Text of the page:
If you're interested in a game, just ask! I'm sure we'll have more than enough people that can help you get the basics.


Six Button Pads and Arcade Sticks

You can play a fighting game any controller that you're comfortable with, but for those wishing for more optimization, a pad or stick dedicated to fighting games and arcade game in general is a good idea.

Two of the top two brands on the market today are Mad Catz and Hori.

FOR DEDICATED STICK/PAD ADVICE, GO VISIT MARKMAN'S ALREADY GREAT THREAD ON THE SUBJECT

Remember people.



GET SERIOUS.

But have fun too!
 

Raging Spaniard

If they are Dutch, upright and breathing they are more racist than your favorite player
Mar 26, 2007
15,869
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www.raging-spaniard.com
Awesome thread.

I always tell people, no matter which fighting game it is, that the number 1 thing you have to get good at, its having good defense.

I can routinely beat "better" players in most fighting games because I dont focus on doing that one 30 hit combo that will take all your health, focus on reading what the guy is gonna do and punish it.
 

oneida

Cock Strain, Lifetime Warranty
Mar 3, 2012
16,039
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fighting games are awesome
good job cindi

if you wanna play vf HMU
psn- oneida_vf
xbl- oneida1
i can play other games but generally i'd rather not.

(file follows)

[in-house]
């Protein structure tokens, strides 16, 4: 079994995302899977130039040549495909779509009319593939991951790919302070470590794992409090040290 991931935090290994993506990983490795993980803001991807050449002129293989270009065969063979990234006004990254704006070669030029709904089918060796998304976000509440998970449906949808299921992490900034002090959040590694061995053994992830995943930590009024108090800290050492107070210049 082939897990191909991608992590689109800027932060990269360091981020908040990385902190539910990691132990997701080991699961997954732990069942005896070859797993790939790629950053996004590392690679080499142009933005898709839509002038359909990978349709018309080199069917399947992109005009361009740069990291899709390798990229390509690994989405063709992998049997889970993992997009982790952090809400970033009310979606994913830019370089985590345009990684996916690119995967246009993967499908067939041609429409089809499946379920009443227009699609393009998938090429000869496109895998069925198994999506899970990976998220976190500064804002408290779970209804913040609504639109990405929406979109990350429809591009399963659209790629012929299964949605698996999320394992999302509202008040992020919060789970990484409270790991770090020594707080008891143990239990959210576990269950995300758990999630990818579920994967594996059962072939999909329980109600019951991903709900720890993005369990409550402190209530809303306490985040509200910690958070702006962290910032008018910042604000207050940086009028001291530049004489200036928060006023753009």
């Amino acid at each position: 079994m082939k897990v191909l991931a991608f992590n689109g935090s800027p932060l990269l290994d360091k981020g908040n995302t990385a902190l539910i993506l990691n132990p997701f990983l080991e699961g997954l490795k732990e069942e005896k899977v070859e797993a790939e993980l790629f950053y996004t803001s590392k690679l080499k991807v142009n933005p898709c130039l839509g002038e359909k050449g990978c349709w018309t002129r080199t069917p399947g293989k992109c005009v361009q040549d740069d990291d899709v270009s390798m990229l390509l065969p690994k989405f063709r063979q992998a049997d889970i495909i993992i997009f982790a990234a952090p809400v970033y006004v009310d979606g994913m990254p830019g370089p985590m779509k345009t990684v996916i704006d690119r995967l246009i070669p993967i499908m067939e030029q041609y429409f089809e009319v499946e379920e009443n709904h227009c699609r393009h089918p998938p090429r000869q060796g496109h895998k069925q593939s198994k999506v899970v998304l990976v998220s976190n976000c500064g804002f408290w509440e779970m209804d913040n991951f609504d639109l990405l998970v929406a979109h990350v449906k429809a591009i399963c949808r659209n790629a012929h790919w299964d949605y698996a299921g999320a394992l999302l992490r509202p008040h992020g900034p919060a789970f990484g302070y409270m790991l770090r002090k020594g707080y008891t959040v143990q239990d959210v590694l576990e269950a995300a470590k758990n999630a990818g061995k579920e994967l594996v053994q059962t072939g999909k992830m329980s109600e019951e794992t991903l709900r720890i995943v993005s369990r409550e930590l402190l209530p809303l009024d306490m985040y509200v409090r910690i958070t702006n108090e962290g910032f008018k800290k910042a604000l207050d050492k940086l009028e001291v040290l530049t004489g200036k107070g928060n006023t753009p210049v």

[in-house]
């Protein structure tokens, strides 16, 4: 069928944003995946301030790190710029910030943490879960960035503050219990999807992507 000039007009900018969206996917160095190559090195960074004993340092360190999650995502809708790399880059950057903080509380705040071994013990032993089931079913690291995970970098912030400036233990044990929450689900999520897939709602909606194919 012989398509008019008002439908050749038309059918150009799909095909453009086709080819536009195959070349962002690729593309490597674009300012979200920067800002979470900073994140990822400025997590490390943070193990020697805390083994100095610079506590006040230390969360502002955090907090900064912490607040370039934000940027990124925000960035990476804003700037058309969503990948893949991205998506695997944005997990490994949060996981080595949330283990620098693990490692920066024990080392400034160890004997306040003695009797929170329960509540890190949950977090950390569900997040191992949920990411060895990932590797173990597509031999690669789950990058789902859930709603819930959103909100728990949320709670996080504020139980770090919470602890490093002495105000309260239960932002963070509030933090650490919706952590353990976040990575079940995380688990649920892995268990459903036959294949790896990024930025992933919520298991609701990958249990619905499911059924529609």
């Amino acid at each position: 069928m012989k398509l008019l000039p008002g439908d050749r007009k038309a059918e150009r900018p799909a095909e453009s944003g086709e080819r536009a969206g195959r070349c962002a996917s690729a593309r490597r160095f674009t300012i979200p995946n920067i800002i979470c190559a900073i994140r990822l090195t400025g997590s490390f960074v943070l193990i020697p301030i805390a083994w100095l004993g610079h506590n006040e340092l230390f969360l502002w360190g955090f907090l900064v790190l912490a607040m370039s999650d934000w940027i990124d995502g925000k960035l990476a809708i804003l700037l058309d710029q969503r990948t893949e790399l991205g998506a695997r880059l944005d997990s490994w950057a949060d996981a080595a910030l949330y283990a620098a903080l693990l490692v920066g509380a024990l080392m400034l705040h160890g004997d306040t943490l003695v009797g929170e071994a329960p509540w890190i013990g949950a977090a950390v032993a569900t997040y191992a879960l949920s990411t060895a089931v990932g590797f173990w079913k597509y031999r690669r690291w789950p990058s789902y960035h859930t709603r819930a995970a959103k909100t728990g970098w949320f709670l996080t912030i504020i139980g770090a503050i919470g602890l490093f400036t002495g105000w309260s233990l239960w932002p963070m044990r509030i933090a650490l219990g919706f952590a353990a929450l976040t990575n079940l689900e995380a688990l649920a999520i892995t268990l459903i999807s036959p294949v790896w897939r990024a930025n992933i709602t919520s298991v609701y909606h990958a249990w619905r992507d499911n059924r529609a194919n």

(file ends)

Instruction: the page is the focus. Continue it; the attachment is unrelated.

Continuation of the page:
Astarte

Member
Jun 22, 2013
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Wow great job on the op!
Who wants to play All Star Battle?
I'm only joking
Not really

I'm down for a lot of fighting games, but they'd have to be on the PC because college internet rules.

Steam: steamcommunity.com/id/astarte
 

Chacranajxy

I paid good money for this Dynex!
Oct 13, 2008
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This is a cool idea for a thread, OP. I used to be hella into fighting games maybe 8 or so years ago, and was actually pretty good at Guilty Gear XX, but I suddenly lost interest in the genre. I mostly blame it on SFIV, which I hated the feel of. I'd like to get back into it, and I suspect SFV will be the way to do it. And conveniently, I bought the VLX Kuro a couple weeks ago for shmups, so I've got the kit I need to do it.

I guess I just need to convince myself to stick with it.
 

AKingNamedPaul

I am Homie
Apr 3, 2007
6,979
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Whatever happened to the poster segata sanshiro?

anyways, will check this thread cause Fighting games = best games.
 

Fraeon

Member
May 24, 2009
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I... really enjoy the genre. I enjoy pretty much any genre where it's you against someone else and pretty much nothing else. No distractions, no ganging up, just one on one action.

What needs to be warned, though, is that being good at SF4 means you learn a lot of things that will get you punished for in SF5. Reversals in that game are much safer and hard knockdowns are plentiful so a lot of characters just run on theme of getting a knockdown and then setting you up for something that is hard to block and/or avoid.

The very basics are fine, though and the footsies handbook is a godsend for... well, just about any fighter you'd want to play. A lot of what it says can be applied even in a game like Tekken, though the handbook is more for 2D games in general.
 

Hagi

Member
Jun 8, 2009
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This is something that interests me but I'm not sure I have the drive to follow though. I've been watching a lot of excellent adventures and following EVO this year was a hell of a lot of fun so I really would like to get into Street Fighter proper.